Background and aims: Endoscopic resection (ER) is a safe and effective treatment for nonmalignant complex colorectal polyps (complex polyps). Surgical resection (SR) remains prevalent despite limited outcomes data. We aimed to evaluate SR outcomes for complex polyps and compare SR outcomes to those of ER.
Methods: We performed a single-center, retrospective, cohort study of all patients undergoing SR (2003-2013) and ER (2011-2013) for complex polyps. We excluded patients with invasive carcinoma from the SR cohort. Primary outcomes were 12-month adverse event (AE) rate, length of stay (LOS), and costs. SR outcomes over a 3-year period (2011-2013) were compared with the overlapping ER cohort.
Results: Over the 11-year period, 359 patients (mean [± SD] age 64 ± 11 years) underwent SR (58% laparoscopic) for complex polyps. In total, 17% experienced an AE, and 3% required additional surgery; 12-month mortality was 1%. Including readmissions, median LOS was 5 days (IQR 4-7 days), and costs were $14,528. When an AE occurred, costs ($25,557 vs $14,029; P < .0001) and LOS (11 vs 5 days; P < .0001) significantly increased. From 2011 to 2013, 198 patients were referred for ER, and 73 underwent primary SR (70% laparoscopic). There was a lower AE rate for ER versus primary SR (10% vs 18%; P = .09). ER costs (including rescue SR, when required) were lower than those of primary SR ($2152 vs $15,264; P < .0001).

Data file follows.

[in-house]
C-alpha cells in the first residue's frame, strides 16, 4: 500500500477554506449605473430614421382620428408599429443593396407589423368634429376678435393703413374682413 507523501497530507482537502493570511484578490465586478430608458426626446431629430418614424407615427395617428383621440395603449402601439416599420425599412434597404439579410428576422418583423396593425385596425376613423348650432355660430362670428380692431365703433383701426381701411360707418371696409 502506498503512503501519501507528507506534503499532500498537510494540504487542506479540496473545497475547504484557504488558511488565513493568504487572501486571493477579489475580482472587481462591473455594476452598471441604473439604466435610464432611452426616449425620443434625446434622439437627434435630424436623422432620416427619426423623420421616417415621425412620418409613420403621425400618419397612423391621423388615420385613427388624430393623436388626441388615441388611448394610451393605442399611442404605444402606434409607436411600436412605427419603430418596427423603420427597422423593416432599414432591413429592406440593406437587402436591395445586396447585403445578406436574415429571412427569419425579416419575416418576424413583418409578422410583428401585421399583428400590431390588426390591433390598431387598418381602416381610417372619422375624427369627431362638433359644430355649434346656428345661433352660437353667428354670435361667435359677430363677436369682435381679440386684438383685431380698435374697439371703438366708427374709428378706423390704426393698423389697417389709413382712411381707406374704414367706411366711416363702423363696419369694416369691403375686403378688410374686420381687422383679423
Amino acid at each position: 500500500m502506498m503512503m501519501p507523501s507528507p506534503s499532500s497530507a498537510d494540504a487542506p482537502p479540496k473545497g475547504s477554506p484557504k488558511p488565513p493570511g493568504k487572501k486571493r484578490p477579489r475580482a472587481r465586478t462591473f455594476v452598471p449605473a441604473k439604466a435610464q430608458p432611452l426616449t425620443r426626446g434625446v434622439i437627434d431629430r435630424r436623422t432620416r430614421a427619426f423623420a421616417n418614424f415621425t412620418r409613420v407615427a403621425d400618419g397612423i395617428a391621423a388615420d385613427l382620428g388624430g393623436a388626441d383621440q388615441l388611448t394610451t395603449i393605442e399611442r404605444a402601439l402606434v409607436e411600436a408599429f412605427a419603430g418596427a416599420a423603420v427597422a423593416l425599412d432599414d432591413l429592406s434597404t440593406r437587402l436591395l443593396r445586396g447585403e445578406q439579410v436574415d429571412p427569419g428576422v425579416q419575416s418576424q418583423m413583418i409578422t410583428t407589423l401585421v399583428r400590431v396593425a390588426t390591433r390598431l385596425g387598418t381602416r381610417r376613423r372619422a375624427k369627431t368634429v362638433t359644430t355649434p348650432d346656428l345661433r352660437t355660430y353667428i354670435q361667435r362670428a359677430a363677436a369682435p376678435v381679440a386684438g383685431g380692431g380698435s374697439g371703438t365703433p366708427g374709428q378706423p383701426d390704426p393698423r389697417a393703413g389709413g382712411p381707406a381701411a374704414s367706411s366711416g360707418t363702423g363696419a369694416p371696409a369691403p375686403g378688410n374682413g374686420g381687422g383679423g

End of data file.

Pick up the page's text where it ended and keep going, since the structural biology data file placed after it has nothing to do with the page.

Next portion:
Conclusions: AEs occur in approximately one-sixth of patients after SR for complex polyps. ER-accounting for rescue SR caused by malignancy, AEs, or incomplete resection-is associated with markedly lower costs than SR. These data should be used when counseling patients about treatment options for complex polyps.
Copyright © 2016 American Society for Gastrointestinal Endoscopy. Published by Elsevier Inc. All rights reserved.